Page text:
Sermon for Maundy Thursday – 2014

Maundy Thursday 2014

As we have followed Jesus through Holy Week, we have been encouraged not to act as spectators but to participate. But participation requires that we see clearly what Jesus is doing.

At Compline, following the theme of ‘Light and Life’ we have taken time to ask ‘Do we See?’ – truly do we Behold the Lamb of God, slain from before the foundation of the world? For to the World the Cross towards which Jesus walks is a place of Darkness, Human hatred and Death – yet for us who believe it is the Wisdom and the Power of God. To truly See the Cross is to behold the Glory of God.

So much contemporary theology seeks to make the Cross all about us. That somehow on the Cross, Jesus is participating in the suffering which is the commonplace of all of our lives. But this is not the view of the Scriptures, nor indeed until very lately has it been the view of the people of Jesus. Rather the Cross is entirely about the Glory of God. As we considered on Palm Sunday, God vindicates those who serve Him, by making them the place where His Glory is revealed. So in Jesus, the servant of the Lord, and Him Crucified, God reveals his Glory.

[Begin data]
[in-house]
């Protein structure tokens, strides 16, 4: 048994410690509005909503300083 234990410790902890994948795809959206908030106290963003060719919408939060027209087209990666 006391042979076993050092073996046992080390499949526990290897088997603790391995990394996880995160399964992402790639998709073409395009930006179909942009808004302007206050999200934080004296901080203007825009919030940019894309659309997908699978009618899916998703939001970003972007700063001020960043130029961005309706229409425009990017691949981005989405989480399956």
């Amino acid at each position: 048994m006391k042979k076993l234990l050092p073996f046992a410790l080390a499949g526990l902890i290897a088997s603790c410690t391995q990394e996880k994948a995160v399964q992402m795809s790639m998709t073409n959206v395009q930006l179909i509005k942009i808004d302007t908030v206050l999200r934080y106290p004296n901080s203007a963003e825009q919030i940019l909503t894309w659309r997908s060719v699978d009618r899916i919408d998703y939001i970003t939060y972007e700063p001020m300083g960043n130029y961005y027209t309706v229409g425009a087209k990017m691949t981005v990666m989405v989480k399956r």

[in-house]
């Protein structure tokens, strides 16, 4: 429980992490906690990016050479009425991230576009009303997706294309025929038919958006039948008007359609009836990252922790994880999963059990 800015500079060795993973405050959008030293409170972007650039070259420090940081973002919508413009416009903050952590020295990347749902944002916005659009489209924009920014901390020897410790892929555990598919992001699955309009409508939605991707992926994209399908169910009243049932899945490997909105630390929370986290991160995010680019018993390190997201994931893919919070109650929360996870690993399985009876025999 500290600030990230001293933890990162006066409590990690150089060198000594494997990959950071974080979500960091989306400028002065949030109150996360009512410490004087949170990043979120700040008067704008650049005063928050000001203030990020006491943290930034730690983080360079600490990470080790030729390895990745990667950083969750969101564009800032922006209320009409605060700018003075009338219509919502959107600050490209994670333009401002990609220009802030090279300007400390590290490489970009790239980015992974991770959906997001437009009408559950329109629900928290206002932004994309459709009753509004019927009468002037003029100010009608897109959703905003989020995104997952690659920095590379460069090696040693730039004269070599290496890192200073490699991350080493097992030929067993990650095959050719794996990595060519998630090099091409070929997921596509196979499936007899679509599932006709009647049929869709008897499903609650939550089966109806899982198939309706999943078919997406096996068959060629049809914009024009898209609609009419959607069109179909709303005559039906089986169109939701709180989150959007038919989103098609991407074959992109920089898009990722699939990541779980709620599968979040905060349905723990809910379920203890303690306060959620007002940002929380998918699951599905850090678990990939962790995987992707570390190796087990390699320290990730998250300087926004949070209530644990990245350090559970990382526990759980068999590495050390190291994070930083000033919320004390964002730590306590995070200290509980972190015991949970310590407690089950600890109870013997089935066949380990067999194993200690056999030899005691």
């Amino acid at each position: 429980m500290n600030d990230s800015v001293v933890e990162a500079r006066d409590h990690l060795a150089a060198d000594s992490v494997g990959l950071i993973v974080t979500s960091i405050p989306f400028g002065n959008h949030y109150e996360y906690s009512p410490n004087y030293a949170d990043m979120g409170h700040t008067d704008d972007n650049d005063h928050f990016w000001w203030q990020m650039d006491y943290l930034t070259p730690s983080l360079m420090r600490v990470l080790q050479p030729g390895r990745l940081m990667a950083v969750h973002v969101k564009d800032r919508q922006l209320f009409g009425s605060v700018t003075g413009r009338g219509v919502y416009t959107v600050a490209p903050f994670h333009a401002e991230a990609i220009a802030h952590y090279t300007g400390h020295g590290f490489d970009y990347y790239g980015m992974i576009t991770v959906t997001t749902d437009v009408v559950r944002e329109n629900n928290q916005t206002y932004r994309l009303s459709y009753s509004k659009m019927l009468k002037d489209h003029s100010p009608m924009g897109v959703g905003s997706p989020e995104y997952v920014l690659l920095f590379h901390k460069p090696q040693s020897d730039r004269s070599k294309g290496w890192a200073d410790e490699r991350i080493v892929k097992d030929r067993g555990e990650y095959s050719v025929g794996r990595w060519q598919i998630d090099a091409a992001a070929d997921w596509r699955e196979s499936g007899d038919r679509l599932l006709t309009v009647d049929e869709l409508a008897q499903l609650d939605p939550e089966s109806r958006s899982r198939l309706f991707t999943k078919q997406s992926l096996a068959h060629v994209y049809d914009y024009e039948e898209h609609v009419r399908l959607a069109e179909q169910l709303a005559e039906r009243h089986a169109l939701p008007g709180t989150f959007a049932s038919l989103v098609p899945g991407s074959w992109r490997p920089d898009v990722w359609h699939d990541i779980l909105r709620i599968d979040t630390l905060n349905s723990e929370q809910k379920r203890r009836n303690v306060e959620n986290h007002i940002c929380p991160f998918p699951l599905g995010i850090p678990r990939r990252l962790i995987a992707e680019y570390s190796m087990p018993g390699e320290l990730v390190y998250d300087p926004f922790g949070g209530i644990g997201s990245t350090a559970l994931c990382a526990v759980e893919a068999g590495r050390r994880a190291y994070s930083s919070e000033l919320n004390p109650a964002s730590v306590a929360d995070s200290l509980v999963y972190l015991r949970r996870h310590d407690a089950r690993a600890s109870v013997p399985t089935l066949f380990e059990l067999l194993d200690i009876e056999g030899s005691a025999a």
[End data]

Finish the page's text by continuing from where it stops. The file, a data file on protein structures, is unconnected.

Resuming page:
But, do we See it? Certainly the disciples were at best unclear. There were to be sure moments of illumination, but weeks and months of wandering in the dark. Do we Behold the Glory of God in this gospel of Jesus washing his disciples feet?

Our gospel reading from John, the traditional reading for this evening, has an interesting parallel in Luke. In Luke, the Lord’s supper is the occasion of the disciples arguing over ‘which one was to be regarded as the greatest’. Luke describes what happens next ‘Jesus said to them ‘The kings of the Gentiles lord it over them; and those in authority over them are called benefactors. But not so with you; rather the greatest among you must become like the youngest, and the leader like one who serves. For who is greater, the one who is at the table or the one who serves? Is it not the one at the table? But I am among you as one who serves.’ Listen carefully to those words again – ‘the Kings of the Gentiles lord it over them; and those in authority are called benefactors. But not so with you; rather the greatest among you must become like the youngest, and the leader like one who serves.’. How similar this is to our way of seeing things. Even in the Church . . .